This article explored the connections between experiences of selected personal crimes (threatened or physical violence) and selected households crimes (actual or attempted break-in) with social wellbeing indicators and socio-demographic characteristics. The aim was to illustrate relationships and linkages rather than infer any causation.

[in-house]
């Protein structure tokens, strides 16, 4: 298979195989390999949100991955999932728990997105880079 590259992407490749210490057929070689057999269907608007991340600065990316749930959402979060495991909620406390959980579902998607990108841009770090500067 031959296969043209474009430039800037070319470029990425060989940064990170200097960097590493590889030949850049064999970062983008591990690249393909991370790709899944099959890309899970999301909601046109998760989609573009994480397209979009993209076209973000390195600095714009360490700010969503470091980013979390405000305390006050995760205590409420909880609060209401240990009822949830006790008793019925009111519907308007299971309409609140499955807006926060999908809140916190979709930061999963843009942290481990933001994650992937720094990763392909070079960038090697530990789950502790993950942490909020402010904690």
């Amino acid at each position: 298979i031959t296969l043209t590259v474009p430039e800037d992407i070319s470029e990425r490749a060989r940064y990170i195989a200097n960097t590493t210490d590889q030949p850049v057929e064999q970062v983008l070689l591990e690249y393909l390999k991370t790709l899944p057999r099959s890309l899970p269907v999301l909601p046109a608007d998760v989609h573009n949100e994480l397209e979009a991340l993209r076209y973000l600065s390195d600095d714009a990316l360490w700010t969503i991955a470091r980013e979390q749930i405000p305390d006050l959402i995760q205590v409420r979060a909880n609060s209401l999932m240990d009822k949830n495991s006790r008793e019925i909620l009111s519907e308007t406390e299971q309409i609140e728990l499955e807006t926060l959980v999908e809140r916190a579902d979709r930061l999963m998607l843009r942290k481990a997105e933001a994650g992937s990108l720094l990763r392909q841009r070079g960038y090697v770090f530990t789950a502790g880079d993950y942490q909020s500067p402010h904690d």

Persons that had experienced a selected crime in the 12 months prior to their interview in 2010 tended to have poorer social wellbeing outcomes than persons that had not experienced the selected crimes. However, victims of the selected crimes were more likely to have attended a community event in the six months prior to interview, and to have more frequent contact with family and close friends. Varied social wellbeing outcomes were experienced by respondents with different socio-demographic characteristics, such as age, sex, equivalised household income, and household composition. People who had experienced victimisation were more likely to have poorer social wellbeing outcomes on the majority of the indicators examined, particularly when living in lower income households, and single adult households (one parent families and lone person households).